Nathan McKee Creates and Recreates Blazer Memories

Portland Trail Blazers Moda Center Art Nathan Mckee (Photo by Jonathan Ferrey/Getty Images)
Portland Trail Blazers Moda Center Art Nathan Mckee (Photo by Jonathan Ferrey/Getty Images) /

Nathan McKee has been a trailblazer of sorts in the artistic world. He specializes in unique illustrations, drawing inspiration from landmark sports moments in Portland history.

Portland is known to be a city of creatives, innovators, and boundary pushers. These ideals are exemplified by Nathan McKee, a local artist who weaves a variety of culture, music, and sport into his illustrations and paper cutouts. The Portland native’s most impressive paper cuts revolve around some of the greatest Blazers to ever play the game.

“I grew up in Portland in the ‘80s, mostly skating and reading magazines about other places. I think growing up skating and listening to punk and hip hop really inspired me. I’d see so many album covers or read Thrasher Magazine and be inspired by the styles and design I saw. It was a very DIY scene and it inspired my hands on approach to making art,” McKee said. “Portland in the ‘80s was nothing like the Portland of today and the Blazers were bigger than life. I tend to make nostalgic art of my youth and the Blazers are part of that.”

Some of his pieces include artistic renditions of Blazer greats past and present, including Bill Walton, Clyde Drexler, and Arvydas Sabonis. These art pieces appear on a range of mediums, including prints, shirts, cards, buttons, magnets, and even ornaments.

“I think most of my Blazer related shirts and prints are my most popular for obvious reasons. I just make things I want. At the time when I made the Sheed shirt I just wanted a Sheed shirt and I didn’t see any out there available so I made one for myself and it took off from there,” McKee said. “ I think my favorite Blazers piece I’ve done has to be my screaming paper cut Sheed. It was part of a series I did where every Sheed was the same except in a different jersey of a team he played for. So all said and done, I had six different but similar Sheeds all screaming.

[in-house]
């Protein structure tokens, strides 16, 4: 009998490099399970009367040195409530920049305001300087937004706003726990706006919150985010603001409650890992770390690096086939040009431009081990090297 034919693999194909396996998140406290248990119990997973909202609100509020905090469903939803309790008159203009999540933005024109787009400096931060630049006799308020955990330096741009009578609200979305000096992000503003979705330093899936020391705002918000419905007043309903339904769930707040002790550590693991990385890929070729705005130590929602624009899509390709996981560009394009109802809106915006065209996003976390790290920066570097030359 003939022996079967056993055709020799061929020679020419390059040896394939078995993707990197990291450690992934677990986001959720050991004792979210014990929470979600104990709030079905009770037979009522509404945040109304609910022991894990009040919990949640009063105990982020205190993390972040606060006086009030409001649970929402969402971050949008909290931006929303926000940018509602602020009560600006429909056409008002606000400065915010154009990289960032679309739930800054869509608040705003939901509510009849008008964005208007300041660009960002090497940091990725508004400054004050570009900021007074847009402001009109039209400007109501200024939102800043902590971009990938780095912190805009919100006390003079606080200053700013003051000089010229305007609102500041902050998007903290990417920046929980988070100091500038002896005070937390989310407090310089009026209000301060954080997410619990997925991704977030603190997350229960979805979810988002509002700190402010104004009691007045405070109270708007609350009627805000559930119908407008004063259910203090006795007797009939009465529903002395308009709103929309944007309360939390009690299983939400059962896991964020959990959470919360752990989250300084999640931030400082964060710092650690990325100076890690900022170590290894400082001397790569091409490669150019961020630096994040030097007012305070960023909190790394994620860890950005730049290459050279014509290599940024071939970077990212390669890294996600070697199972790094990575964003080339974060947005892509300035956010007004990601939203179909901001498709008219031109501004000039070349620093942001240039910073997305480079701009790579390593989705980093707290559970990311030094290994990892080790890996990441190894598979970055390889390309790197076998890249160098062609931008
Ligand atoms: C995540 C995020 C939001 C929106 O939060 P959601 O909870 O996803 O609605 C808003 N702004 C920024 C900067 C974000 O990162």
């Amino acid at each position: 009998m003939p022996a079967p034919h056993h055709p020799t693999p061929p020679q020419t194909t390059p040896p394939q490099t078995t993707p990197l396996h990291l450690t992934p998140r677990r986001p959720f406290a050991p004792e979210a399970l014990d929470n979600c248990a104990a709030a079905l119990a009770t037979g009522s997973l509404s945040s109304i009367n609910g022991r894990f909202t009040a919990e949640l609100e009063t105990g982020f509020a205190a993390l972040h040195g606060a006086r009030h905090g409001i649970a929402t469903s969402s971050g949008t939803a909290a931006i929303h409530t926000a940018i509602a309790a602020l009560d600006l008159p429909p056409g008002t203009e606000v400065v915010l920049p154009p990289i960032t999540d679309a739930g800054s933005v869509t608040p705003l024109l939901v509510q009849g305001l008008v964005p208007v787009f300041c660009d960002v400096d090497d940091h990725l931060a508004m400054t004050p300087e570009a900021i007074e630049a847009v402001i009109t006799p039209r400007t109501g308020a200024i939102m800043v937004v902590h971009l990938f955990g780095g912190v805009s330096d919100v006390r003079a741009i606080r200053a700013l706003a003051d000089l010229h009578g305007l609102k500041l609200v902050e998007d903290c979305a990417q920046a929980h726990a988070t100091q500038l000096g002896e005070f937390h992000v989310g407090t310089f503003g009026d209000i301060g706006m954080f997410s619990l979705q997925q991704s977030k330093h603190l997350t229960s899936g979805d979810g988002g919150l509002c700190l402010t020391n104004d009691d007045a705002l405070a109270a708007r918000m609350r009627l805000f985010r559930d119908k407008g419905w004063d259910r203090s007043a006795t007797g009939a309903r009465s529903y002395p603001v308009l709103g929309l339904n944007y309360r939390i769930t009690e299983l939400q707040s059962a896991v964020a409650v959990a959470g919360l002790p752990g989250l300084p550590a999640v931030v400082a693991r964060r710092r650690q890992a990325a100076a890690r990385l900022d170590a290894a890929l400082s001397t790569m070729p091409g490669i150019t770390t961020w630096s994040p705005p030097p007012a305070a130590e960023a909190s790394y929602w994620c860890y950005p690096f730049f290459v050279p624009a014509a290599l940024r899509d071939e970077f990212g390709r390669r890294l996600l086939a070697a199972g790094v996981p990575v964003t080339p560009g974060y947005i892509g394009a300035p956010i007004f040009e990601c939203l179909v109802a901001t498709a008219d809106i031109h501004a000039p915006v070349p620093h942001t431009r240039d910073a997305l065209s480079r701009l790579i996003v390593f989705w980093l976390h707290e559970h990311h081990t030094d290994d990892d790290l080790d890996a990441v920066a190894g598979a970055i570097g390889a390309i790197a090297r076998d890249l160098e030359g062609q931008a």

McKee focuses on the newer era of Blazer players, too. His discography consists of notable post-Jail Blazer era players, like Damian Lillard, CJ McCollum, and even Meyers Leonard.

“I try to stay away from things that are already being made cause what’s the use? Like my new Brandon Roy shirt is just something I wanted and you don’t see much Brandon Roy gear around in 2019,” McKee said. “I think a lot of the imagery that I’m drawn to marks a moment in time, whether good or bad, for the Blazers. I think looking at some of my work for some people can take them back to that moment. Whether it’s Brandon Roy or Lillard sinking a game winner versus the Rockets or even further back like Drexler or Kersey in the ‘87 dunk contest, I think my work helps people remember the past & not just the present.”

McKee has collaborated with the biggest name in sports in the past. These press runs consist of heavyweights in the sports sphere, namely Bleacher Report, Adidas, Puma, and even local artists like Keith Fujimoto (Oakley & Allen) with their “I Don’t Want to Grow Up” DVD.

“Man, I’ve had a couple great [collaborations] but I think my favorite so far has to be when I worked with Adidas for the Adidas Hoops collective. Basically, they sent me and five other artists to the New Orleans All-Star Weekend and we just made art inspired by the weekend. So I’d make a James Harden or Kristaps Porzingis image at the game and then [the players] would come in and talk to me about it and my process. It was surreal,” McKee said. “Keith is the man! We have been fans of each other forever. We started chatting about music and different eras of basketball and hit it off. I had a solo show entitled “I Don’t Want to Grow Up” that focused on being young and Keith put together a video with music to accompany my art. It ruled!”

His impact in the artistic scene alongside the deep sports culture that runs through the vein of Oregon cannot be understated.

Portland Trail Blazers: 15 Greatest Scorers of All Time. dark. Next

“Portland has changed a lot in the past 10 years and I like to remind people, whether in basketball or in general, that there were things that existed before them or before they moved to the city,” McKee said. “As far as [the] NBA landscape, I like to think I’ve helped influence other artists to follow their visions of art and sports.”

You can check out his art on his website and follow him on his social media accounts (Instagram: @nathan_mcke_art / Twitter: @Dr_Dawg_MD / Tumblr: